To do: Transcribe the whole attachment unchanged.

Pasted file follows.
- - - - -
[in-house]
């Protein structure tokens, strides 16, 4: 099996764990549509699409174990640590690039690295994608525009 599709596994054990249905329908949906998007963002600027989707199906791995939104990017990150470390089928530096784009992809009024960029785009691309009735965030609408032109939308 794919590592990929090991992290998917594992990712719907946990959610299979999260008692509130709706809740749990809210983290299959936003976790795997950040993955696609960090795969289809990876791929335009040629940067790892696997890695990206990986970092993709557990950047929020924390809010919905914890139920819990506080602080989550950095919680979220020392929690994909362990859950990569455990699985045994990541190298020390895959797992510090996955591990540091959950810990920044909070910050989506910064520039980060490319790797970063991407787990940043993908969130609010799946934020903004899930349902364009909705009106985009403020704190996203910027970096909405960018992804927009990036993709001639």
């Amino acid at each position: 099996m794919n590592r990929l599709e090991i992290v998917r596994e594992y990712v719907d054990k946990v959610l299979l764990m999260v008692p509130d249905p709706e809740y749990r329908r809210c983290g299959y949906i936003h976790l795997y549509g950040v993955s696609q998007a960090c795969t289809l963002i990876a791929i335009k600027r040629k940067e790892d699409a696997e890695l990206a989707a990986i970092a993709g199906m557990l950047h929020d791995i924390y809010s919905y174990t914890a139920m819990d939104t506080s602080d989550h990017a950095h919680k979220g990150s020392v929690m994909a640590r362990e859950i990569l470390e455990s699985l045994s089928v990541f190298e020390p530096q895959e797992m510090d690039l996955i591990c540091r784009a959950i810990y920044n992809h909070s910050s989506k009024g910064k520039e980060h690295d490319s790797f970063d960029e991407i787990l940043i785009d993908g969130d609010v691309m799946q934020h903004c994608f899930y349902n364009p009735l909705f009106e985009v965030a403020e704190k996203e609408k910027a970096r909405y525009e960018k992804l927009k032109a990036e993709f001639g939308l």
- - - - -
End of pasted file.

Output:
[in-house]
């Protein structure tokens, strides 16, 4: 099996764990549509699409174990640590690039690295994608525009 599709596994054990249905329908949906998007963002600027989707199906791995939104990017990150470390089928530096784009992809009024960029785009691309009735965030609408032109939308 794919590592990929090991992290998917594992990712719907946990959610299979999260008692509130709706809740749990809210983290299959936003976790795997950040993955696609960090795969289809990876791929335009040629940067790892696997890695990206990986970092993709557990950047929020924390809010919905914890139920819990506080602080989550950095919680979220020392929690994909362990859950990569455990699985045994990541190298020390895959797992510090996955591990540091959950810990920044909070910050989506910064520039980060490319790797970063991407787990940043993908969130609010799946934020903004899930349902364009909705009106985009403020704190996203910027970096909405960018992804927009990036993709001639």
């Amino acid at each position: 099996m794919n590592r990929l599709e090991i992290v998917r596994e594992y990712v719907d054990k946990v959610l299979l764990m999260v008692p509130d249905p709706e809740y749990r329908r809210c983290g299959y949906i936003h976790l795997y549509g950040v993955s696609q998007a960090c795969t289809l963002i990876a791929i335009k600027r040629k940067e790892d699409a696997e890695l990206a989707a990986i970092a993709g199906m557990l950047h929020d791995i924390y809010s919905y174990t914890a139920m819990d939104t506080s602080d989550h990017a950095h919680k979220g990150s020392v929690m994909a640590r362990e859950i990569l470390e455990s699985l045994s089928v990541f190298e020390p530096q895959e797992m510090d690039l996955i591990c540091r784009a959950i810990y920044n992809h909070s910050s989506k009024g910064k520039e980060h690295d490319s790797f970063d960029e991407i787990l940043i785009d993908g969130d609010v691309m799946q934020h903004c994608f899930y349902n364009p009735l909705f009106e985009v965030a403020e704190k996203e609408k910027a970096r909405y525009e960018k992804l927009k032109a990036e993709f001639g939308l």